We see examples where a number of CPG companies are looking to exploit the value of the vast amounts of data they collect. In most cases this will begin with the hypothesis that if they can bring together their views on, say, branding or innovation, the organisation will have a consistent approach to this type of information and can begin to hook in the other parts of the marketing function to develop ways of measuring this aspect of business performance.
Our experience of these projects has been that they are usually successful but they are not easy to implement. When it comes to bringing together the disparate data sources, the first question is almost always: Who will pay for it? Ad hoc integration is an additional activity conducted within the current organisational framework. We have seen various examples of how this has been made to happen but, so far, those clients that have a specific budget for data integration almost always have a strategic desire to create a dedicated integrative research function.
Full convergence in practice
We’ve seen a financial services company begin to develop an integrative research function, and while the desire to increase the ROI of their research data is the same, they are looking to achieve it by creating a function within the organisation that brings together the different disciplines and data types under a new group within the business, which has responsibility – and budget – for both.
This truly integrative research function is then able to plan the projects and access the budgets seamlessly. This is often an institutionally slower process, but a more satisfying one.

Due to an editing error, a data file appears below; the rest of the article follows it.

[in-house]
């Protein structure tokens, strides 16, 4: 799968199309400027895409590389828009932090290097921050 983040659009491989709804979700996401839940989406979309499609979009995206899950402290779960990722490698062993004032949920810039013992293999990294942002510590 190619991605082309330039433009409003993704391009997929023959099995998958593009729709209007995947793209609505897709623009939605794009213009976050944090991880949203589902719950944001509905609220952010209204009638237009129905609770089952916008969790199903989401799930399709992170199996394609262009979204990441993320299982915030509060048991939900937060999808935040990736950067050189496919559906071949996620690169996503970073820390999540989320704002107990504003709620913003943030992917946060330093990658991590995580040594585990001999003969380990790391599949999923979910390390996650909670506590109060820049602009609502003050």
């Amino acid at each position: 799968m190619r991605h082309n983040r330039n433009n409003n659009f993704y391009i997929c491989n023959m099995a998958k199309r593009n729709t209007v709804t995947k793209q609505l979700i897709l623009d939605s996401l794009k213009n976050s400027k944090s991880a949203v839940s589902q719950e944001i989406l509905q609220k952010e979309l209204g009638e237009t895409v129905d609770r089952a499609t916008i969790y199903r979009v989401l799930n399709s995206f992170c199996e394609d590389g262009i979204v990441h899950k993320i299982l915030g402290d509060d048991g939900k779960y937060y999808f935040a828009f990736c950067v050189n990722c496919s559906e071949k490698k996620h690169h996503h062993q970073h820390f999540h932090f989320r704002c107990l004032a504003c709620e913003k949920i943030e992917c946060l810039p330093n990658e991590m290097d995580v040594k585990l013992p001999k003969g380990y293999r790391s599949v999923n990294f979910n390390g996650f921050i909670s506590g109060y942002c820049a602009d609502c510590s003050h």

From our observations, a number of companies we have worked with in an ad hoc fashion are now looking for full convergence. This is the only way to avoid the pitfall of the new uses of the existing data having to take budget directly away from the collection of new data.
Finding new value
Often businesses do not think of the total value of their research budget when they think about integration. Looking at bringing together and normalising product and concept tests or branding research across categories and geographies can often seem like a daunting task. It is, certainly in the beginning. Different techniques, different software and different agencies may be involved. The organisation itself might be decentralised in its structure, making it difficult for the central group to create the environment of cooperation required to make the project work. These types of barriers mean that, while ad hoc projects are clearly showing the power of integrative research, there is still a lot of friction involved in making integrative research work in an ad-hoc environment.
The implementation of an integrative research function with a set of new guidelines and process models for best practice will clear the way to ensure that in the future we see a much more dynamic research environment, which will better cope with the emergence and integration requirements of the new insight sources that will undoubtedly be appearing over the next few years. It’s going to be an exciting time to
be in research.